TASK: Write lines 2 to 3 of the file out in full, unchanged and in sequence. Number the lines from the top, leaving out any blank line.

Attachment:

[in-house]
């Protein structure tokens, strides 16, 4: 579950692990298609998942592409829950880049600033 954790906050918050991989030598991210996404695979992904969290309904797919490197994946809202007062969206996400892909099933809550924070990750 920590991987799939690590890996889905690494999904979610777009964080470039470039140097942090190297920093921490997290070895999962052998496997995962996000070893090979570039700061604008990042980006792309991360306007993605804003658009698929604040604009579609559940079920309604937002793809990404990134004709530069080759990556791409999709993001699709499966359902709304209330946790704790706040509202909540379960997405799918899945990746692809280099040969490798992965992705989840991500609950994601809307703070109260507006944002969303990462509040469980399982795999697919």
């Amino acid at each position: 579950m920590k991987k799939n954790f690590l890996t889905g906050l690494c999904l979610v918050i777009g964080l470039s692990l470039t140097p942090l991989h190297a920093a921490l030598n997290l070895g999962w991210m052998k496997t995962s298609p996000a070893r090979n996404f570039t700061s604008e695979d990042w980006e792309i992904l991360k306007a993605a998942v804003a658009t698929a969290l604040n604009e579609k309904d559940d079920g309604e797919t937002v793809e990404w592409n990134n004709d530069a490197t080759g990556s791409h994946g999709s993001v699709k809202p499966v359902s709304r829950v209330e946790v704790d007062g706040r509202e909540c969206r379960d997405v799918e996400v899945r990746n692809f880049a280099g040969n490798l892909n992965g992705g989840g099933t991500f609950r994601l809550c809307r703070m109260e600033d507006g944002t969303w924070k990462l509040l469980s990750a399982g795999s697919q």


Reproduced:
């Protein structure tokens, strides 16, 4: 579950692990298609998942592409829950880049600033 954790906050918050991989030598991210996404695979992904969290309904797919490197994946809202007062969206996400892909099933809550924070990750 920590991987799939690590890996889905690494999904979610777009964080470039470039140097942090190297920093921490997290070895999962052998496997995962996000070893090979570039700061604008990042980006792309991360306007993605804003658009698929604040604009579609559940079920309604937002793809990404990134004709530069080759990556791409999709993001699709499966359902709304209330946790704790706040509202909540379960997405799918899945990746692809280099040969490798992965992705989840991500609950994601809307703070109260507006944002969303990462509040469980399982795999697919």
């Amino acid at each position: 579950m920590k991987k799939n954790f690590l890996t889905g906050l690494c999904l979610v918050i777009g964080l470039s692990l470039t140097p942090l991989h190297a920093a921490l030598n997290l070895g999962w991210m052998k496997t995962s298609p996000a070893r090979n996404f570039t700061s604008e695979d990042w980006e792309i992904l991360k306007a993605a998942v804003a658009t698929a969290l604040n604009e579609k309904d559940d079920g309604e797919t937002v793809e990404w592409n990134n004709d530069a490197t080759g990556s791409h994946g999709s993001v699709k809202p499966v359902s709304r829950v209330e946790v704790d007062g706040r509202e909540c969206r379960d997405v799918e996400v899945r990746n692809f880049a280099g040969n490798l892909n992965g992705g989840g099933t991500f609950r994601l809550c809307r703070m109260e600033d507006g944002t969303w924070k990462l509040l469980s990750a399982g795999s697919q």